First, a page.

SANDY and I, with ROBIN, TIM, and JEFF, decorated family graves over the weekend and gathered later for a pool party and burgers on the grill in our back yard. To top it off we made homemade ice cream, a rare treat.
Standing at gravesites always brings back memories of loved ones no longer with us. As Sandy and Tim washed the Kennon headstone, my thoughts turned to her father, RALPH KENNON, and his love for the soil and his vegetable garden. I wrote a poem about that a long time ago. It was published in The Purchase of Small Secrets in 1998. Still thinking about my father-in-law, a good and gentle man, I came home and reread the poem.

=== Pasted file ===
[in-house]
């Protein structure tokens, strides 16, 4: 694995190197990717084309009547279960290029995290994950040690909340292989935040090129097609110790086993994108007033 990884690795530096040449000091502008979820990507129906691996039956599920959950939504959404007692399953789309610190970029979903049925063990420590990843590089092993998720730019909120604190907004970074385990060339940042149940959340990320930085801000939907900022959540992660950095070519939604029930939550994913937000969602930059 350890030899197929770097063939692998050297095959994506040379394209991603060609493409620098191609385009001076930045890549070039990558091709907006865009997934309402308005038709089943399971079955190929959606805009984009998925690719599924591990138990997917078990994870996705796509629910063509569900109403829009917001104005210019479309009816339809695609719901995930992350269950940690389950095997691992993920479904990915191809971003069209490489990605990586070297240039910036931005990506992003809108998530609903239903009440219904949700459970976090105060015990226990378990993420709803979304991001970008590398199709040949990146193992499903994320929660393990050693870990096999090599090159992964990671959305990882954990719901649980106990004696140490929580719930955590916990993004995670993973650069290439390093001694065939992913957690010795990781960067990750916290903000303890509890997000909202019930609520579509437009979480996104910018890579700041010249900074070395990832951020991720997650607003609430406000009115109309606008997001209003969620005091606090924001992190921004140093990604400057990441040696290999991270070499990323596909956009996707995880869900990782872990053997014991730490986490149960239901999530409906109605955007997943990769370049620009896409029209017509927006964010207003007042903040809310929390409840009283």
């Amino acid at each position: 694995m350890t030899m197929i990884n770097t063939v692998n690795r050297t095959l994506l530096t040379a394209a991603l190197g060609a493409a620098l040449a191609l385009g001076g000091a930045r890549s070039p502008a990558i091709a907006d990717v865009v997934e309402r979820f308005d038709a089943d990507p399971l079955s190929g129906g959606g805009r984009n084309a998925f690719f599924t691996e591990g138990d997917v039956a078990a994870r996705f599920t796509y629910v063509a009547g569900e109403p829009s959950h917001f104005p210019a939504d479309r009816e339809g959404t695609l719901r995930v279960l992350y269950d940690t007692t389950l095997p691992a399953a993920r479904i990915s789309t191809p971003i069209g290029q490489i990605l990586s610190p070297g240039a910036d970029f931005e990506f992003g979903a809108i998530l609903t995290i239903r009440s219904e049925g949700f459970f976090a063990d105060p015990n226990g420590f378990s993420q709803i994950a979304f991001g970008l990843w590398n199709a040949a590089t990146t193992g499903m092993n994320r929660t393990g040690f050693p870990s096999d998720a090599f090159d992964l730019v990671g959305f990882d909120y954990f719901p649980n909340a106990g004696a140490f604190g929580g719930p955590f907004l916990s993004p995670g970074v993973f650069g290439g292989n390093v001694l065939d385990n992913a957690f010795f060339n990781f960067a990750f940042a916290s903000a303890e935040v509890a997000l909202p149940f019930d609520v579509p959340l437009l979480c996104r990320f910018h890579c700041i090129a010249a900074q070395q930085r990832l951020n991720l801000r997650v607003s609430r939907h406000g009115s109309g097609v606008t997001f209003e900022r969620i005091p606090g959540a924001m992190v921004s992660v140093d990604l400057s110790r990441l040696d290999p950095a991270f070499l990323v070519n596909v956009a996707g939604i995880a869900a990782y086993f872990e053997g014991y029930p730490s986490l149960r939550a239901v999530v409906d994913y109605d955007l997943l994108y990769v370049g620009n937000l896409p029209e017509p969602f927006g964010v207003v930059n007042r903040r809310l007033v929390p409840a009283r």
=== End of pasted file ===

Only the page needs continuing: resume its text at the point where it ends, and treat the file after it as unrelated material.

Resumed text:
HOME-GROWN By David L. Harrison Tenderly, fingers lingering over wondrous gifts, peeling paring slicing, he contemplates with satisfaction the completed act. “Nothing beats home-grown,” he says. “You won’t find corn this sweet in any store.” Another platter, meaty red slabs surprisingly heavy on white china. “Try these tomatoes, tell me these aren’t the best you ever tasted.” Sweet onions served with garden talk, language of the soil, wisdom of grandfathers. Golden ears dripping butter, spinach wrinkly tender, delicately green, cauliflower better than expected, green beans demanding to be bragged on . . . “You won’t find these in any store,” he says to heads bobbing over full plates. He nods, agreeing with himself. I smile and think, “Nothing beats home-grown.”